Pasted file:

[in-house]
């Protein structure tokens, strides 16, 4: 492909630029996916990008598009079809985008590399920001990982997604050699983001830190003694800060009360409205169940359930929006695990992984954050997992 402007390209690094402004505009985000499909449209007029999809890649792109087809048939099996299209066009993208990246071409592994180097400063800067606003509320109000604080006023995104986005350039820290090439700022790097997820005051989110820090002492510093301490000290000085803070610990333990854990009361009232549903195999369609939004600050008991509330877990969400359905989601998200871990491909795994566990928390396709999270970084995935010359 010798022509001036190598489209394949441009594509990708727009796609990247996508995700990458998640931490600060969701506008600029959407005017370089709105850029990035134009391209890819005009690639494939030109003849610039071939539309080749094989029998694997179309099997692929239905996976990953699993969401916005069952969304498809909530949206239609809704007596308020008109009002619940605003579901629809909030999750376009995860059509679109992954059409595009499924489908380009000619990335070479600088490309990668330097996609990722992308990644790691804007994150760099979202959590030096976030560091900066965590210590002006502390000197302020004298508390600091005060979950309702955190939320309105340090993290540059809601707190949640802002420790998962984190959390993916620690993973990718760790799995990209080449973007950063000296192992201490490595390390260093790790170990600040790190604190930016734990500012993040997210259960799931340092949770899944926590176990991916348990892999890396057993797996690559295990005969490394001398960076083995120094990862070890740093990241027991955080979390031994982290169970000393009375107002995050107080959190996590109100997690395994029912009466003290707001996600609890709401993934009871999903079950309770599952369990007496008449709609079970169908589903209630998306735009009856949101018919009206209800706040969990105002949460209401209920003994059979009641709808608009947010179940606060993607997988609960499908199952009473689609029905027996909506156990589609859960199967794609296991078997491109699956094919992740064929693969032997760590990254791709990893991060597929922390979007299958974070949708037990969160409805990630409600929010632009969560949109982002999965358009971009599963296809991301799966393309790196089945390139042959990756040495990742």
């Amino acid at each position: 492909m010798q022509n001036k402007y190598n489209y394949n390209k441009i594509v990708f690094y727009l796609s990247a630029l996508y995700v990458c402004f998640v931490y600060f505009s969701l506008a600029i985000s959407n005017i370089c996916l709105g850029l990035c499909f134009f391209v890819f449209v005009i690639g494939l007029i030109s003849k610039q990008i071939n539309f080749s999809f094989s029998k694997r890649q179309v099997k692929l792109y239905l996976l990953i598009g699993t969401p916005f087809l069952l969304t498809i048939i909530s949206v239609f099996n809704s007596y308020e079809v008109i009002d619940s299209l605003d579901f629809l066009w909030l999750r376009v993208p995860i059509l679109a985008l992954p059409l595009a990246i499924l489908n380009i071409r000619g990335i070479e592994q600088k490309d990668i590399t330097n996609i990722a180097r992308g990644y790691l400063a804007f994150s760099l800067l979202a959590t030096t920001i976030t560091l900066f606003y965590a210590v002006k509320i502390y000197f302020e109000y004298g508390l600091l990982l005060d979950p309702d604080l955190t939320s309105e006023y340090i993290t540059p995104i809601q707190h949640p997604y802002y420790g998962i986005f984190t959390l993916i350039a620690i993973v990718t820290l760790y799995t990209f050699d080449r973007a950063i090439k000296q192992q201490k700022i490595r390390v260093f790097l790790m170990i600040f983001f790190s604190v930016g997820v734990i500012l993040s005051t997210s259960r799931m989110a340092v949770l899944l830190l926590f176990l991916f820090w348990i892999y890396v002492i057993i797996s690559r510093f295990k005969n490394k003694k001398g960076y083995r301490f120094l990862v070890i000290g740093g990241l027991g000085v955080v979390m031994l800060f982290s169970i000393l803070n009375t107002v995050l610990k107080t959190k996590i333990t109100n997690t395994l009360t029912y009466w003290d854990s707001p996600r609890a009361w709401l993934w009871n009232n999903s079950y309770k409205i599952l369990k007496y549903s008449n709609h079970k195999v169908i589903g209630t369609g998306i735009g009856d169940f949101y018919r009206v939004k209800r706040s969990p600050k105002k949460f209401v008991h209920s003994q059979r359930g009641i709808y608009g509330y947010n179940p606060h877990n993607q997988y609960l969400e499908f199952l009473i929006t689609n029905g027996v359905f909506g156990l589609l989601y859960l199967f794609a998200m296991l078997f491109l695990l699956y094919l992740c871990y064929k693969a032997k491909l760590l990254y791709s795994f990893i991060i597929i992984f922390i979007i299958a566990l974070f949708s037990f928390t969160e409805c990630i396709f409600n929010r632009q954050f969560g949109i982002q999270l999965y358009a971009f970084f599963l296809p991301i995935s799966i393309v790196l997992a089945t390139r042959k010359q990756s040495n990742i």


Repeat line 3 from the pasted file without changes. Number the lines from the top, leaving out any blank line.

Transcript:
């Amino acid at each position: 492909m010798q022509n001036k402007y190598n489209y394949n390209k441009i594509v990708f690094y727009l796609s990247a630029l996508y995700v990458c402004f998640v931490y600060f505009s969701l506008a600029i985000s959407n005017i370089c996916l709105g850029l990035c499909f134009f391209v890819f449209v005009i690639g494939l007029i030109s003849k610039q990008i071939n539309f080749s999809f094989s029998k694997r890649q179309v099997k692929l792109y239905l996976l990953i598009g699993t969401p916005f087809l069952l969304t498809i048939i909530s949206v239609f099996n809704s007596y308020e079809v008109i009002d619940s299209l605003d579901f629809l066009w909030l999750r376009v993208p995860i059509l679109a985008l992954p059409l595009a990246i499924l489908n380009i071409r000619g990335i070479e592994q600088k490309d990668i590399t330097n996609i990722a180097r992308g990644y790691l400063a804007f994150s760099l800067l979202a959590t030096t920001i976030t560091l900066f606003y965590a210590v002006k509320i502390y000197f302020e109000y004298g508390l600091l990982l005060d979950p309702d604080l955190t939320s309105e006023y340090i993290t540059p995104i809601q707190h949640p997604y802002y420790g998962i986005f984190t959390l993916i350039a620690i993973v990718t820290l760790y799995t990209f050699d080449r973007a950063i090439k000296q192992q201490k700022i490595r390390v260093f790097l790790m170990i600040f983001f790190s604190v930016g997820v734990i500012l993040s005051t997210s259960r799931m989110a340092v949770l899944l830190l926590f176990l991916f820090w348990i892999y890396v002492i057993i797996s690559r510093f295990k005969n490394k003694k001398g960076y083995r301490f120094l990862v070890i000290g740093g990241l027991g000085v955080v979390m031994l800060f982290s169970i000393l803070n009375t107002v995050l610990k107080t959190k996590i333990t109100n997690t395994l009360t029912y009466w003290d854990s707001p996600r609890a009361w709401l993934w009871n009232n999903s079950y309770k409205i599952l369990k007496y549903s008449n709609h079970k195999v169908i589903g209630t369609g998306i735009g009856d169940f949101y018919r009206v939004k209800r706040s969990p600050k105002k949460f209401v008991h209920s003994q059979r359930g009641i709808y608009g509330y947010n179940p606060h877990n993607q997988y609960l969400e499908f199952l009473i929006t689609n029905g027996v359905f909506g156990l589609l989601y859960l199967f794609a998200m296991l078997f491109l695990l699956y094919l992740c871990y064929k693969a032997k491909l760590l990254y791709s795994f990893i991060i597929i992984f922390i979007i299958a566990l974070f949708s037990f928390t969160e409805c990630i396709f409600n929010r632009q954050f969560g949109i982002q999270l999965y358009a971009f970084f599963l296809p991301i995935s799966i393309v790196l997992a089945t390139r042959k010359q990756s040495n990742i």